Easily grown in rich, medium moisture, well-drained soil in part shade to full shade. Tolerant of a wide range of soil conditions, including somewhat drier conditions than many other ferns. Divide clumps in spring.
Athyrium filix-femina, commonly called lady fern, is a deciduous fern that features lacy-cut, 2 to 3-pinnate or pinnatifid, finely-divided, lanceolate, light green fronds which grow in a dense circular shuttlecock-like clump to 2-3' tall. Each frond (leaf) has twenty to thirty pairs of elliptic non-opposite pinna (leaflets) with narrow pointed tips. Each pinna is divided into deeply-cut lanceolate to oblong pinnules (subleaflets). Sori and indusia are found on the undersides of the pinnules. This is a circumglobal species which is found in rich moist woods, thickets, fields, meadows and ravines throughout northern North America, Europe and Asia.
Genus name comes from Greek athyros meaning doorless in reference to the slowly opening hinged indusia (spore covers).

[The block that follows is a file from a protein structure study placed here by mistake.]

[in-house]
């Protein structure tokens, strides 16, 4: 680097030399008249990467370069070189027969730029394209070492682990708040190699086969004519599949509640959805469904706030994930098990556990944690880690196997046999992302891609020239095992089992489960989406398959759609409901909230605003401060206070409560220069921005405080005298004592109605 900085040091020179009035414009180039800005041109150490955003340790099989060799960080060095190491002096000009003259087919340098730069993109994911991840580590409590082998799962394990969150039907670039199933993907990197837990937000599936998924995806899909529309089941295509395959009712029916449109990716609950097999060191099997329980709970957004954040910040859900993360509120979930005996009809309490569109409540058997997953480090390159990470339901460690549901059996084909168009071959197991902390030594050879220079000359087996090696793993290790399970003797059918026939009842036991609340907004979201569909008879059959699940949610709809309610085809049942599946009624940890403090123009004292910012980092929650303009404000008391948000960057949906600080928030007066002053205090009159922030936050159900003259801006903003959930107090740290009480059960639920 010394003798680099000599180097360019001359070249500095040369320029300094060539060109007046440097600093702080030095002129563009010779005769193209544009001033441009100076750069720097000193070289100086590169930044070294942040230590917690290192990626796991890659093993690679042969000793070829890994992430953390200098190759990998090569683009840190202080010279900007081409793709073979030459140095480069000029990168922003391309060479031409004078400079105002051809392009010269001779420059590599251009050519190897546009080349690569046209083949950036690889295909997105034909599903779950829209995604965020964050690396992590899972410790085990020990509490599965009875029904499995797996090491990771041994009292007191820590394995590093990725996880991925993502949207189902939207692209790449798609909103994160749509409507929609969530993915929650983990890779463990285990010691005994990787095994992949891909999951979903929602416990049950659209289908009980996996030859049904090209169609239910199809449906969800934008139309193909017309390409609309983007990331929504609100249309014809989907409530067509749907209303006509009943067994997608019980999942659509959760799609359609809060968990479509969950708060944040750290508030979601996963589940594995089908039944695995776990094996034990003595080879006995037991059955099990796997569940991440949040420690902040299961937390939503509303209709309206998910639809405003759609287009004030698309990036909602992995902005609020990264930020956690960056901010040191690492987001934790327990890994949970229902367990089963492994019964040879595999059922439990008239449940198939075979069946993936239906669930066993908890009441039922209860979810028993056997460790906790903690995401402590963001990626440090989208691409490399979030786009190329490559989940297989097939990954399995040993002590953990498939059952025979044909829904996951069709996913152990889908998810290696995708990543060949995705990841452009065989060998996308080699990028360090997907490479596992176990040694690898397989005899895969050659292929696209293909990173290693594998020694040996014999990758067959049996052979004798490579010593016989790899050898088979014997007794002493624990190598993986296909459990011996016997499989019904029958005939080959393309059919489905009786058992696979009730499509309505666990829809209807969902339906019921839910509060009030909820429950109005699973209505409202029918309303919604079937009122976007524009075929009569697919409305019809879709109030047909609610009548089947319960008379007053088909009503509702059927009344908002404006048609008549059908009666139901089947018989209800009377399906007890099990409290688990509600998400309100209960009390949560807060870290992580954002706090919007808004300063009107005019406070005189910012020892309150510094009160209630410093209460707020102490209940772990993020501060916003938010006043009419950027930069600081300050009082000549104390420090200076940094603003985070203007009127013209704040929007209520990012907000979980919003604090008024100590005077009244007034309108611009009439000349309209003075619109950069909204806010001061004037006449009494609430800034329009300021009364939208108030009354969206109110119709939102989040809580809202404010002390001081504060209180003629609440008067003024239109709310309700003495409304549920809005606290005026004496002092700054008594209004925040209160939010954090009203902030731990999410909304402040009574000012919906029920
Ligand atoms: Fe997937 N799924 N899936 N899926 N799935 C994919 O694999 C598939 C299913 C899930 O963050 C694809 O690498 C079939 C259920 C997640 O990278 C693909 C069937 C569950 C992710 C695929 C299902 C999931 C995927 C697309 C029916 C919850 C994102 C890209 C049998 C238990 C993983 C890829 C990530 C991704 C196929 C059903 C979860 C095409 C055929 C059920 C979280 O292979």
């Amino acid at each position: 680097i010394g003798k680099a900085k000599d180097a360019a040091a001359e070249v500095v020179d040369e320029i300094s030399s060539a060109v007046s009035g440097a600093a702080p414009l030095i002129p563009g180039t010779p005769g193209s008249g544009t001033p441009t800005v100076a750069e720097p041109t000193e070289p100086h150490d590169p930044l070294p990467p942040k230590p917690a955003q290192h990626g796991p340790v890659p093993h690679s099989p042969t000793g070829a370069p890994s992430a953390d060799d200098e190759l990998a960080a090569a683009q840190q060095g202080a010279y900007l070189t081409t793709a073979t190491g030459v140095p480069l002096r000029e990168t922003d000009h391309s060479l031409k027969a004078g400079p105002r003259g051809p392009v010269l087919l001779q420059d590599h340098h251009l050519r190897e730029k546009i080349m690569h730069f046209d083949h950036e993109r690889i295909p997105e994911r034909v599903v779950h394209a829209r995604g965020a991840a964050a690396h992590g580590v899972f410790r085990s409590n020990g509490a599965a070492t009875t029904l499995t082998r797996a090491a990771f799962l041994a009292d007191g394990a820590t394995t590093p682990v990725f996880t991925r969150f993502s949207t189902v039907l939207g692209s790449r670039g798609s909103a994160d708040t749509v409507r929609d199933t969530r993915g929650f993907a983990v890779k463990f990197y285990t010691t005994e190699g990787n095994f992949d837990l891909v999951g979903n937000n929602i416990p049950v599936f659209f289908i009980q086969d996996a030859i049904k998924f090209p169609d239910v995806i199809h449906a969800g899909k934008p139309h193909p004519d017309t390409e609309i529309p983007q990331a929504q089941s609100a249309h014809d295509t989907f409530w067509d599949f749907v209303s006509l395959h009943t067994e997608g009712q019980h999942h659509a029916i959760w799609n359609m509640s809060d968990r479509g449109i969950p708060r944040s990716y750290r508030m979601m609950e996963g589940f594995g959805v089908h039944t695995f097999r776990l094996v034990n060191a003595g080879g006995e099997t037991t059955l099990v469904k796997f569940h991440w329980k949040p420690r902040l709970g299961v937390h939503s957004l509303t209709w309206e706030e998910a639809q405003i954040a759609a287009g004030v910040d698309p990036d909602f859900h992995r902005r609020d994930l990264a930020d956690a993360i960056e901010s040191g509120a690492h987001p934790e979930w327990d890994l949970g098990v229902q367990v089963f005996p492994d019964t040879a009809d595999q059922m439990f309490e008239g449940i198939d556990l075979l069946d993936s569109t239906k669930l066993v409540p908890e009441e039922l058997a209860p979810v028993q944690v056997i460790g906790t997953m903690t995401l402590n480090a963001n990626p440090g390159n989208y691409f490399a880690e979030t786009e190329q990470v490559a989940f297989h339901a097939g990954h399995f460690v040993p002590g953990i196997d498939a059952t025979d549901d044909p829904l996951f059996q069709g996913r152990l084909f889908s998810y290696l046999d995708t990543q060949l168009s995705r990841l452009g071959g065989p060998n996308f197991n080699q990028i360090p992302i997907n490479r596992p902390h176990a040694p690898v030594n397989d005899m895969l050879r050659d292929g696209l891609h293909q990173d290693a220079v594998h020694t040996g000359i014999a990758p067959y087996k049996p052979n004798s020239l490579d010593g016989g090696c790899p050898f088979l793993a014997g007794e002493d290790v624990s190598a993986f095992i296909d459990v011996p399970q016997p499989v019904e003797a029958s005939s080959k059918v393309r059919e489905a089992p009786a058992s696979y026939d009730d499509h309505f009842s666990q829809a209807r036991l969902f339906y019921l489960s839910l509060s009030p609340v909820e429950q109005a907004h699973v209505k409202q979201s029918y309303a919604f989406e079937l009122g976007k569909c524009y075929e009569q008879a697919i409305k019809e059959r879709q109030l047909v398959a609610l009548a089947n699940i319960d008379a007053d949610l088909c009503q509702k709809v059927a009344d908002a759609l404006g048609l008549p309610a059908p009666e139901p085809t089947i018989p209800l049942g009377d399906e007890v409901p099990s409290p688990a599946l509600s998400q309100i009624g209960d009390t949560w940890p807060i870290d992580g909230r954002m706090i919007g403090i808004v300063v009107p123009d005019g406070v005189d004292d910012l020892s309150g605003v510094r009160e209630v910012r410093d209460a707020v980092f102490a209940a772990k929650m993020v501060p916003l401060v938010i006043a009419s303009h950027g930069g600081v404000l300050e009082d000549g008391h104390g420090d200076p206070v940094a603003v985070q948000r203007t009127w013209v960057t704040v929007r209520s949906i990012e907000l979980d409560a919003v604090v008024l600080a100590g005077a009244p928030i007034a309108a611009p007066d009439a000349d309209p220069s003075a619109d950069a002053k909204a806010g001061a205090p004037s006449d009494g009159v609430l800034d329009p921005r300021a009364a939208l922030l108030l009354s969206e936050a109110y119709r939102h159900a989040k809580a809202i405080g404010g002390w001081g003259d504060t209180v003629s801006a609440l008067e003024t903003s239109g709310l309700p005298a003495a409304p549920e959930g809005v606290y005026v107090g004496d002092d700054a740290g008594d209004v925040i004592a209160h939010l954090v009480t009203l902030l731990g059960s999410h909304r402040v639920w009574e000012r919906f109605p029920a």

Specific epithet comes from Latin filix meaning fern and femina meaning woman as confirmed by the common name of lady fern.
'Victoriae' grows in clumps to 24" tall. The finely divided fronds have narrow pinnae (tiny leaves) that are in the shape of narrow boomerangs. Vigorous growing. A very popular group of the Victorian fern craze era.
No serious insect or disease problems.
Mass in the woodland or shade garden or along streams or ponds. Graceful, green foliage provides contrast in the landscape and may be used as background for other perennials.